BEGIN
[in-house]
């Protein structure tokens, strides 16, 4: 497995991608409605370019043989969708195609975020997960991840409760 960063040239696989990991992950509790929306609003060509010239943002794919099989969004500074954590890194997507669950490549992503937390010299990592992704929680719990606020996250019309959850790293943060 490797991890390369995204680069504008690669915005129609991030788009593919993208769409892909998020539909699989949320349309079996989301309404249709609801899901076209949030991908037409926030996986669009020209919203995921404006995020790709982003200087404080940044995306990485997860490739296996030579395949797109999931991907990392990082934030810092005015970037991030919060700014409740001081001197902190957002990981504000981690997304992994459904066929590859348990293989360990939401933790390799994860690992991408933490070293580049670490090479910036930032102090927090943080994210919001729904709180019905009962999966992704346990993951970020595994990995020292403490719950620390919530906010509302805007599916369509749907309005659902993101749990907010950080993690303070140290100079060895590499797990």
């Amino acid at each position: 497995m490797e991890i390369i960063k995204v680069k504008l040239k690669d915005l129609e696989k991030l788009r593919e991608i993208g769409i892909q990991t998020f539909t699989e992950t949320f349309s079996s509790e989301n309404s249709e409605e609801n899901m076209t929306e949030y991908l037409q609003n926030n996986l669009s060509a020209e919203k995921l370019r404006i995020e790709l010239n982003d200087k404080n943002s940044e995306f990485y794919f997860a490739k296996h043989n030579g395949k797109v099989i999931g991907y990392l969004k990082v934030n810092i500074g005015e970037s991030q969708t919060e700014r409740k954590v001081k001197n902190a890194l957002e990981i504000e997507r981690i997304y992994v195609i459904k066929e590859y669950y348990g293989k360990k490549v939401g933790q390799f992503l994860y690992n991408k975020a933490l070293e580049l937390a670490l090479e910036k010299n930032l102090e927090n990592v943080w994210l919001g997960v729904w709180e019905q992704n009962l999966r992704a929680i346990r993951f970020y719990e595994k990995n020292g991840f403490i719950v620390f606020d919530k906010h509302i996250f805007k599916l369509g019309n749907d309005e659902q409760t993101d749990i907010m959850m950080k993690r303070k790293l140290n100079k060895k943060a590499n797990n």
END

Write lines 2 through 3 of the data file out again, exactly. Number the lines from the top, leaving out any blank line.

């Protein structure tokens, strides 16, 4: 497995991608409605370019043989969708195609975020997960991840409760 960063040239696989990991992950509790929306609003060509010239943002794919099989969004500074954590890194997507669950490549992503937390010299990592992704929680719990606020996250019309959850790293943060 490797991890390369995204680069504008690669915005129609991030788009593919993208769409892909998020539909699989949320349309079996989301309404249709609801899901076209949030991908037409926030996986669009020209919203995921404006995020790709982003200087404080940044995306990485997860490739296996030579395949797109999931991907990392990082934030810092005015970037991030919060700014409740001081001197902190957002990981504000981690997304992994459904066929590859348990293989360990939401933790390799994860690992991408933490070293580049670490090479910036930032102090927090943080994210919001729904709180019905009962999966992704346990993951970020595994990995020292403490719950620390919530906010509302805007599916369509749907309005659902993101749990907010950080993690303070140290100079060895590499797990």
């Amino acid at each position: 497995m490797e991890i390369i960063k995204v680069k504008l040239k690669d915005l129609e696989k991030l788009r593919e991608i993208g769409i892909q990991t998020f539909t699989e992950t949320f349309s079996s509790e989301n309404s249709e409605e609801n899901m076209t929306e949030y991908l037409q609003n926030n996986l669009s060509a020209e919203k995921l370019r404006i995020e790709l010239n982003d200087k404080n943002s940044e995306f990485y794919f997860a490739k296996h043989n030579g395949k797109v099989i999931g991907y990392l969004k990082v934030n810092i500074g005015e970037s991030q969708t919060e700014r409740k954590v001081k001197n902190a890194l957002e990981i504000e997507r981690i997304y992994v195609i459904k066929e590859y669950y348990g293989k360990k490549v939401g933790q390799f992503l994860y690992n991408k975020a933490l070293e580049l937390a670490l090479e910036k010299n930032l102090e927090n990592v943080w994210l919001g997960v729904w709180e019905q992704n009962l999966r992704a929680i346990r993951f970020y719990e595994k990995n020292g991840f403490i719950v620390f606020d919530k906010h509302i996250f805007k599916l369509g019309n749907d309005e659902q409760t993101d749990i907010m959850m950080k993690r303070k790293l140290n100079k060895k943060a590499n797990n």